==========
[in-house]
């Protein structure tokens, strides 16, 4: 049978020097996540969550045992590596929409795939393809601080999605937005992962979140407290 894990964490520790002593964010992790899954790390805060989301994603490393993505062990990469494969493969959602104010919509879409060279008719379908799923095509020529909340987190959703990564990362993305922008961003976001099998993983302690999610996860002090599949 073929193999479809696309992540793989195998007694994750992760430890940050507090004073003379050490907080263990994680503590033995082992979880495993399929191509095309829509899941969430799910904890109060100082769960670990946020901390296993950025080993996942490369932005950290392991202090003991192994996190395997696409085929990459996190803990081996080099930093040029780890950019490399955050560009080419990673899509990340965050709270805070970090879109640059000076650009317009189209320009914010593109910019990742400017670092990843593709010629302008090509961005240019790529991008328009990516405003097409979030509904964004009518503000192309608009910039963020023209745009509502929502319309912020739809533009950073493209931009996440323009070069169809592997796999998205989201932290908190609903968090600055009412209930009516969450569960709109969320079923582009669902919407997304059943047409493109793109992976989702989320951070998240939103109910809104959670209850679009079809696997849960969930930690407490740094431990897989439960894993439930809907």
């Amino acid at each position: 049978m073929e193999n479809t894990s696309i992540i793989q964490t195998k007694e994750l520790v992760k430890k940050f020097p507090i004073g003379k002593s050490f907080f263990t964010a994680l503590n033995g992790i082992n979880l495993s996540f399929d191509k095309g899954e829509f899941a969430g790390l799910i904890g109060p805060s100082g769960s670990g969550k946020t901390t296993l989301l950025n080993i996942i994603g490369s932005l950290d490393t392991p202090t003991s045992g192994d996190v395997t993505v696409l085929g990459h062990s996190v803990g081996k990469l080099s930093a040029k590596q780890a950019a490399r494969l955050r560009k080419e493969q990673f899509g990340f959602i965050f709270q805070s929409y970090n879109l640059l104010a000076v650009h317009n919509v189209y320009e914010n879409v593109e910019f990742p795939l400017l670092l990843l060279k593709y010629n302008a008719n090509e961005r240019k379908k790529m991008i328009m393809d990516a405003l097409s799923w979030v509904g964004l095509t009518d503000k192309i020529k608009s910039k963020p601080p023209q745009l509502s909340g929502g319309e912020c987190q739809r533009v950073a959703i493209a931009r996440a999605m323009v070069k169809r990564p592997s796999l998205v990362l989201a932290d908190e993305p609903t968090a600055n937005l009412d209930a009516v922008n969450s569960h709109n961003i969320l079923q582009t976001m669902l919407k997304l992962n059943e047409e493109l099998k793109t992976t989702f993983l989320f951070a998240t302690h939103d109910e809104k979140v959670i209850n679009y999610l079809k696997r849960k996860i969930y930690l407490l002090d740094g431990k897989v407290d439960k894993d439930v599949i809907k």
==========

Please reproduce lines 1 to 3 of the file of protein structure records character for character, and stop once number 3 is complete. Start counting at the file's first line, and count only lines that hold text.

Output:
[in-house]
């Protein structure tokens, strides 16, 4: 049978020097996540969550045992590596929409795939393809601080999605937005992962979140407290 894990964490520790002593964010992790899954790390805060989301994603490393993505062990990469494969493969959602104010919509879409060279008719379908799923095509020529909340987190959703990564990362993305922008961003976001099998993983302690999610996860002090599949 073929193999479809696309992540793989195998007694994750992760430890940050507090004073003379050490907080263990994680503590033995082992979880495993399929191509095309829509899941969430799910904890109060100082769960670990946020901390296993950025080993996942490369932005950290392991202090003991192994996190395997696409085929990459996190803990081996080099930093040029780890950019490399955050560009080419990673899509990340965050709270805070970090879109640059000076650009317009189209320009914010593109910019990742400017670092990843593709010629302008090509961005240019790529991008328009990516405003097409979030509904964004009518503000192309608009910039963020023209745009509502929502319309912020739809533009950073493209931009996440323009070069169809592997796999998205989201932290908190609903968090600055009412209930009516969450569960709109969320079923582009669902919407997304059943047409493109793109992976989702989320951070998240939103109910809104959670209850679009079809696997849960969930930690407490740094431990897989439960894993439930809907």
């Amino acid at each position: 049978m073929e193999n479809t894990s696309i992540i793989q964490t195998k007694e994750l520790v992760k430890k940050f020097p507090i004073g003379k002593s050490f907080f263990t964010a994680l503590n033995g992790i082992n979880l495993s996540f399929d191509k095309g899954e829509f899941a969430g790390l799910i904890g109060p805060s100082g769960s670990g969550k946020t901390t296993l989301l950025n080993i996942i994603g490369s932005l950290d490393t392991p202090t003991s045992g192994d996190v395997t993505v696409l085929g990459h062990s996190v803990g081996k990469l080099s930093a040029k590596q780890a950019a490399r494969l955050r560009k080419e493969q990673f899509g990340f959602i965050f709270q805070s929409y970090n879109l640059l104010a000076v650009h317009n919509v189209y320009e914010n879409v593109e910019f990742p795939l400017l670092l990843l060279k593709y010629n302008a008719n090509e961005r240019k379908k790529m991008i328009m393809d990516a405003l097409s799923w979030v509904g964004l095509t009518d503000k192309i020529k608009s910039k963020p601080p023209q745009l509502s909340g929502g319309e912020c987190q739809r533009v950073a959703i493209a931009r996440a999605m323009v070069k169809r990564p592997s796999l998205v990362l989201a932290d908190e993305p609903t968090a600055n937005l009412d209930a009516v922008n969450s569960h709109n961003i969320l079923q582009t976001m669902l919407k997304l992962n059943e047409e493109l099998k793109t992976t989702f993983l989320f951070a998240t302690h939103d109910e809104k979140v959670i209850n679009y999610l079809k696997r849960k996860i969930y930690l407490l002090d740094g431990k897989v407290d439960k894993d439930v599949i809907k």